Sunday, February 17, 2019

Is this the world’s most unusual holiday home?

Looking for a holiday getaway offering ultimate privacy and expansive views over the surrounding countryside?

They don’t get much more secluded than a Second World War bunker built into a remote hillside in Cornwall, England.

While it may not immediately conjure images of comfort and relaxation, the grass-covered foxhole created to repel marauding Nazis is surprisingly luxurious.

The four-bedroomed property, known simply as The Bunker, is a ten-minute drive from Britain’s southwestern-most point at Lands’ End, and lies in the heart of the Cornish tourism region.

And it is available from $36 per night, per person.

Despite being underground, The Bunker has been developed to make the most of natural light, with skylights and glass doors a feature of the design.

There is a spacious combined living and dining area which bears no resemblance to any former dark, damp dinginess, with skylights and neutral décor adding to the light and airy feel.

The lounge and kitchen have been finished to the highest modern specification. 

They boast wooden floors, smart TVs and marble surfaces which denote a country elegance completely at odds with the shelter’s historical roots.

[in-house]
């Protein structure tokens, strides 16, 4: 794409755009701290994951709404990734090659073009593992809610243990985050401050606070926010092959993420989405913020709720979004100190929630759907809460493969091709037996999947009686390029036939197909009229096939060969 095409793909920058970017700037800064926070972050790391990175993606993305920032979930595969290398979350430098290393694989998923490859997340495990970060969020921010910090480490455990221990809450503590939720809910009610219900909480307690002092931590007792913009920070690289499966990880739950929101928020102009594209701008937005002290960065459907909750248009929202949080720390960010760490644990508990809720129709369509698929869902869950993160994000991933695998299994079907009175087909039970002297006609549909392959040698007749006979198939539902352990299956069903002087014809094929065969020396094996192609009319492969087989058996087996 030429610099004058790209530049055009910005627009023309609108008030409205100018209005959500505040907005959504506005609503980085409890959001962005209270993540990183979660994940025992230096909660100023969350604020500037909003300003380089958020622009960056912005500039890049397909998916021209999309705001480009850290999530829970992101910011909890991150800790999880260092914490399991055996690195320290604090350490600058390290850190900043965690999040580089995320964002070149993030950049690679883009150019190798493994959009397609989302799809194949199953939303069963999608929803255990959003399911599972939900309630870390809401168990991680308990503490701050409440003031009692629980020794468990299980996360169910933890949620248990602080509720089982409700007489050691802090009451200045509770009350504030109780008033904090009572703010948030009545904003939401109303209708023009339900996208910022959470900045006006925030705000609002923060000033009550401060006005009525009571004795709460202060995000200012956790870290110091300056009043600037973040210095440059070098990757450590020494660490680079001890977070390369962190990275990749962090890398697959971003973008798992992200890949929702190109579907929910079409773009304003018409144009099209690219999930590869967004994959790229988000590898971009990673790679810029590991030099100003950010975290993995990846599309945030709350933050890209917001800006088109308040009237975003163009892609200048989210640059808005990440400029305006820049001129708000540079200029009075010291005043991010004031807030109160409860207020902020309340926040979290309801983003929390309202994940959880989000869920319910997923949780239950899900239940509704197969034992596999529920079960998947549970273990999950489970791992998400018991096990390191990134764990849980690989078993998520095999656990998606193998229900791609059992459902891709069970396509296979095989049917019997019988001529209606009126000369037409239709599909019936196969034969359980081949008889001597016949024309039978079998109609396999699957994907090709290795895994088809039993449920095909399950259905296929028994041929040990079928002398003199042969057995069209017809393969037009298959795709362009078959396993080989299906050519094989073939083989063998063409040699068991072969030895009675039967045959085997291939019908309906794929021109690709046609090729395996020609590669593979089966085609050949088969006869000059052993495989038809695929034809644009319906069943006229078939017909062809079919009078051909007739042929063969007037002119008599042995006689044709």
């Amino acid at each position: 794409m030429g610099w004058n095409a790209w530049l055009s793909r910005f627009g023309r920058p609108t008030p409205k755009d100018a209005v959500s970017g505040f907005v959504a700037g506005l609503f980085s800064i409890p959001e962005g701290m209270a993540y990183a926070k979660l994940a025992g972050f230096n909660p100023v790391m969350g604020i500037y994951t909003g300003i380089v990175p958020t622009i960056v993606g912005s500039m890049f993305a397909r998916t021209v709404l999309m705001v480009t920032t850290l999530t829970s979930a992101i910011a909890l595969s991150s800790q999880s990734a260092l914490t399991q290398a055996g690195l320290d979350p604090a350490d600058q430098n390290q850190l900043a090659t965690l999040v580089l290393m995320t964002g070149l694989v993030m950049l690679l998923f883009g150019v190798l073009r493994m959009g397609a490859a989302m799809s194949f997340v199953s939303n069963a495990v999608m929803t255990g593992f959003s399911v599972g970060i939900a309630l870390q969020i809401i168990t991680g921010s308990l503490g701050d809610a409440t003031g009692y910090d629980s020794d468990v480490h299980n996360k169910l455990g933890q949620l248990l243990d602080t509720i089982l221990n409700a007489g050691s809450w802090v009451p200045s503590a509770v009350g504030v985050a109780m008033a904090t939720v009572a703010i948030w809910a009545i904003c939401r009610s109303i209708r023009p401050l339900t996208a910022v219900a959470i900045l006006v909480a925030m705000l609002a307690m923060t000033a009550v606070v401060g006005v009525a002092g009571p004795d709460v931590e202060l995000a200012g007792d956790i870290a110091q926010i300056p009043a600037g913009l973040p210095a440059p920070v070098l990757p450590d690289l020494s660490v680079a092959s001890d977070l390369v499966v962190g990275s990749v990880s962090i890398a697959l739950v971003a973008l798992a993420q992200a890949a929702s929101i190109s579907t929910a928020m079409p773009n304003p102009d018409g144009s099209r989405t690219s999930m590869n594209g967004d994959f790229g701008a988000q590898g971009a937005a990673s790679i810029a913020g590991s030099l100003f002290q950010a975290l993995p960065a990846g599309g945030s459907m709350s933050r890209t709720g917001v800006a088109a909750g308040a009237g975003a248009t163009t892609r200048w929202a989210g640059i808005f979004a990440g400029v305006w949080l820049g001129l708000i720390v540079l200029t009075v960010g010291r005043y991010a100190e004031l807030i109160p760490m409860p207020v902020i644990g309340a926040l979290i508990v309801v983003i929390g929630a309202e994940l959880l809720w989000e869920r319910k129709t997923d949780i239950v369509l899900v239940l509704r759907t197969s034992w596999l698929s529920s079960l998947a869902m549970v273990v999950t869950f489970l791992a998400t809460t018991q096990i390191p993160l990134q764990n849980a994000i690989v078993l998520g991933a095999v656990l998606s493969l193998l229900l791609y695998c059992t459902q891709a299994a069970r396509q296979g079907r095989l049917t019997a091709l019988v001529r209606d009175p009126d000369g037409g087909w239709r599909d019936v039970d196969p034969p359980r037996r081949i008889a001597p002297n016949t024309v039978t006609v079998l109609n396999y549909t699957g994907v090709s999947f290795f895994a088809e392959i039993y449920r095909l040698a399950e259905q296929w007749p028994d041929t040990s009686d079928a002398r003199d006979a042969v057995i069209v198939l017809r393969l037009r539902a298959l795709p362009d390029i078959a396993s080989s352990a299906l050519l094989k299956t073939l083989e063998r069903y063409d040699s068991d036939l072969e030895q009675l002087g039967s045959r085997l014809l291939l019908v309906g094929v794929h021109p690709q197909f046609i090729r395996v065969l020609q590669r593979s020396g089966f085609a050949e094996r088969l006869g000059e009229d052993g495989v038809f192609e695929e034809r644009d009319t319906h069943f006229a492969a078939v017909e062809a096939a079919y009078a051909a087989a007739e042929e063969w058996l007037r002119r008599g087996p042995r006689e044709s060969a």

There is, though, an upright piano in the living area – a nod to former days which serves as prompt to rally the troops in an old-fashioned sing song.

Guests can get their heads down in one of The Bunker’s four tastefully decorated bedrooms, comprising two doubles and two singles, each with their own skylight.

Need the bathroom? There’s no requirement to duck outside. Both doubles possess their own ensuites, whilst the two single rooms share a third shower room.

And there’s no need to lay low while holidaying at The Bunker.

There’s an indoor table tennis-equipped games room, while outside, the patio with its uninterrupted views makes for a perfect vantage point from which to survey the peaceful Cornish countryside.

About Kate Jackson

Kate Jackson
Kate Jackson is the editor of Accomnews. You can reach her at any time with questions or submissions: [email protected]

Check Also

Quest adds 90 apartments to struggling Perth market

The 90-apartment Quest South Perth Foreshore Apartments opened it doors this week, adding to the inventory of a city already suffering a serious oversupply of visitor accommodation.

Marketing for the ages: How to attract intergenerational guests

What happens when a hotel marketer wants to attract guests from across age groups? 

“Strangled for their basic existence”: The city fighting back over OTA commissions

An Indian tourist hub which flourished as a cultural centre under six centuries of dynasty reign has decided it won’t be ruled by OTAs.

Leave a Reply

Your email address will not be published. Required fields are marked *